We compared our CSF proteome to the CSF proteome identified by Guldbrandsen et al., with 3081 protein sets or 2875 protein groups reported (available from: http://probe.uib.no/csf-pr) and by Zhang et al. with 2513 proteins reported with at least two unique peptides. When CSF proteins from both studies were compared against our proteome, the combined CSF proteome consisted of 4649 proteins and 4346 proteins for Guldbrandsen et al. plus our proteome and Zhang et al. plus our proteome, respectively. Overall, the combined CSF proteome for all three studies consisted of 5133 proteins. The number of overlapping proteins between Guldbrandsen and our study was 819 (18 % of the combined proteomes, 31 % of our proteome), with 2034 proteins detected only in the Guldbrandsen study, and 1796 only in the present study. Similarly, the number of overlapping proteins between Zhang et al. and our study was 782 (18 % of the combined proteomes, 30 % of our proteome), with 1731 proteins detected only in Zhang study, and 1833 only in the present study. In addition, number of unique proteins, identified only in this study, was 1764. These discrepancies in CSF proteins are partially due to the different proteomic workflows and other technical differences. For example, Guldbrandsen et al. used three different separation approaches (immuno-depletion, SDS-PAGE, MM PR-AX, glycoprotein enrichment) while we used a single (SCX) strategy. However, inter-individual variation of CSF composition seems to be the major factor since only 21 % of our identified proteins were common in all 6 samples. The fact that there are numerous unique proteins identified among the different groups indicates a need for more studies, in order to have a complete picture of the CSF proteome. In addition, pre-analytical variables should be standardized allowing for reliable and comparable proteomic research.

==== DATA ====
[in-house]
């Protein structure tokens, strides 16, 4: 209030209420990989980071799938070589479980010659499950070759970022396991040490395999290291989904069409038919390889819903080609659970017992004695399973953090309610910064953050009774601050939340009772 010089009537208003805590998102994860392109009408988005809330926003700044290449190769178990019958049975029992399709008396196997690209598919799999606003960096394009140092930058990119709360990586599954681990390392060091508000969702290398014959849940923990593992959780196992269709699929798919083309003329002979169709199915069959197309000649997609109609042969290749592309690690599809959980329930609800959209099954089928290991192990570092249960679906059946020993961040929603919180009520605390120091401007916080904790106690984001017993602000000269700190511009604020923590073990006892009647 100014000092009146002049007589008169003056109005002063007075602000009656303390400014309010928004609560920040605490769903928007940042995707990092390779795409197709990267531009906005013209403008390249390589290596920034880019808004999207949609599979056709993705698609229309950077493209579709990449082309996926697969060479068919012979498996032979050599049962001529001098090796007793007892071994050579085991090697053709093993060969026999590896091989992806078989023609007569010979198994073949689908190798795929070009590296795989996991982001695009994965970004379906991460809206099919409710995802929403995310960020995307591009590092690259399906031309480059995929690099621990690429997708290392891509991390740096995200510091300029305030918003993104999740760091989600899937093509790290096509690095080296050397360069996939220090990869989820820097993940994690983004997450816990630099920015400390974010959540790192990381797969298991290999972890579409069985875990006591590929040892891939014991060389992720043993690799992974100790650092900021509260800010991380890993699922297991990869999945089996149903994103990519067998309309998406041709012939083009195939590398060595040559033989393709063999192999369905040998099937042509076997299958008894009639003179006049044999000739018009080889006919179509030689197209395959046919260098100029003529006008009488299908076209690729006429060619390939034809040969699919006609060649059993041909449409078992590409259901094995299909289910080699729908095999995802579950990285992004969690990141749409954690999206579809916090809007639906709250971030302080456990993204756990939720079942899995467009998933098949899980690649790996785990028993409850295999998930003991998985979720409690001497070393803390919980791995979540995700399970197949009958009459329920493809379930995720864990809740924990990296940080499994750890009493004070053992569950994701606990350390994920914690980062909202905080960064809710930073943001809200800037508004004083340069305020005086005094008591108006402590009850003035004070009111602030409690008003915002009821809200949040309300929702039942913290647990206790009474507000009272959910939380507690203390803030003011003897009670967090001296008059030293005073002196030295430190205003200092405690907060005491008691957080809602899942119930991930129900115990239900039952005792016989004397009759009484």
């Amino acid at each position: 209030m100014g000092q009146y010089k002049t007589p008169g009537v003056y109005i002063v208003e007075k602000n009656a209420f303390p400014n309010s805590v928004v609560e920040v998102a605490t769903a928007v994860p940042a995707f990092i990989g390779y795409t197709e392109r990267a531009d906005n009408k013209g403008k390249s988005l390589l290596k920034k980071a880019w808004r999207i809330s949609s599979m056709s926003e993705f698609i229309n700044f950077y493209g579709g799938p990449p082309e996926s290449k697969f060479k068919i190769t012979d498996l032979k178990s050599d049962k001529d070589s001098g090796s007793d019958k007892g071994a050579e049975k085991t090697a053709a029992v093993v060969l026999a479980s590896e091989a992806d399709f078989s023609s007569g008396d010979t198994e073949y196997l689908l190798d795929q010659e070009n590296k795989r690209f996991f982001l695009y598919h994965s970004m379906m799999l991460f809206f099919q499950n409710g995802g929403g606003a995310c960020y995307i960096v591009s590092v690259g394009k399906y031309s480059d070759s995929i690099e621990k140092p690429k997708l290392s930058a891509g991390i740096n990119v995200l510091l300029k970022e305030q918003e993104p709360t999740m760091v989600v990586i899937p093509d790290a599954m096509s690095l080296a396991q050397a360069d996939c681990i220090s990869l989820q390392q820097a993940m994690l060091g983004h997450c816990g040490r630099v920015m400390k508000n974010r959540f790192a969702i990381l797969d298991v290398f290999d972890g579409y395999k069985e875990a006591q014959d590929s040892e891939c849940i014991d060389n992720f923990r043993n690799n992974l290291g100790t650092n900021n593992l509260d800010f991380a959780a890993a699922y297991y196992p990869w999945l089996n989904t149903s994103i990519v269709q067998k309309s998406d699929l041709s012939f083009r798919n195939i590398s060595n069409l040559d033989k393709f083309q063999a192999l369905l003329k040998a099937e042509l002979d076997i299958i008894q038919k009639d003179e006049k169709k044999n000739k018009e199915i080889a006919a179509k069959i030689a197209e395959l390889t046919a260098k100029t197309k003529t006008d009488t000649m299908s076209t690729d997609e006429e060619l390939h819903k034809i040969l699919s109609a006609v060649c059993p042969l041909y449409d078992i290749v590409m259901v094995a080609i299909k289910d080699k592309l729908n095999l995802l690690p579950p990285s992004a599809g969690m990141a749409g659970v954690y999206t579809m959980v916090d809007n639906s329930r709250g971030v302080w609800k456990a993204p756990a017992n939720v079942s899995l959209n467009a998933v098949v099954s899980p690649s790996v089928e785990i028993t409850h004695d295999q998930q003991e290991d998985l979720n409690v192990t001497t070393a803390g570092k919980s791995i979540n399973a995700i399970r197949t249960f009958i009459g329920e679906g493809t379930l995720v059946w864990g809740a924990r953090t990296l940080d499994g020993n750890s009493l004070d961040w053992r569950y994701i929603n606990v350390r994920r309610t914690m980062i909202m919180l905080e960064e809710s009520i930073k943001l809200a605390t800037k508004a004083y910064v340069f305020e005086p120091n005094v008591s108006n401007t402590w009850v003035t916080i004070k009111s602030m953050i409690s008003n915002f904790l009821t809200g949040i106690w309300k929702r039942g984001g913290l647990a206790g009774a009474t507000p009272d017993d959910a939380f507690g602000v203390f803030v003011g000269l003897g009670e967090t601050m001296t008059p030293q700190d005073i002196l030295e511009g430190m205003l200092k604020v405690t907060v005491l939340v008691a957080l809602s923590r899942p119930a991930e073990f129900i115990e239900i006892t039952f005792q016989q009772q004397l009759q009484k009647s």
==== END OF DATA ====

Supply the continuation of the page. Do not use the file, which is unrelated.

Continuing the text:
It should also be noted that availability of high-quality clinical samples represents a recognized issue in the field of biomarker discovery . Most of the previous studies employed pools of CSF samples for protein identification. Here, we analyzed individual samples in order to obtain complete CSF proteome and to evaluate inter-individual reproducibility. The biological reproducibility among six individual samples indicated that only 21 % of the proteins were common to all samples, which led us to the conclusion that the inter-individual heterogeneity was an important contributor to variation of CSF proteins, as also observed in previous studies [14, 26]. Some of the inter-individual differences could be explained by sex and age differences [22, 27]. Sample size for this comparison is relatively small and sex differences should be further examined. Although the samples in this study cover a wide age range, the age influence on CSF proteome composition was not within the scope of this study.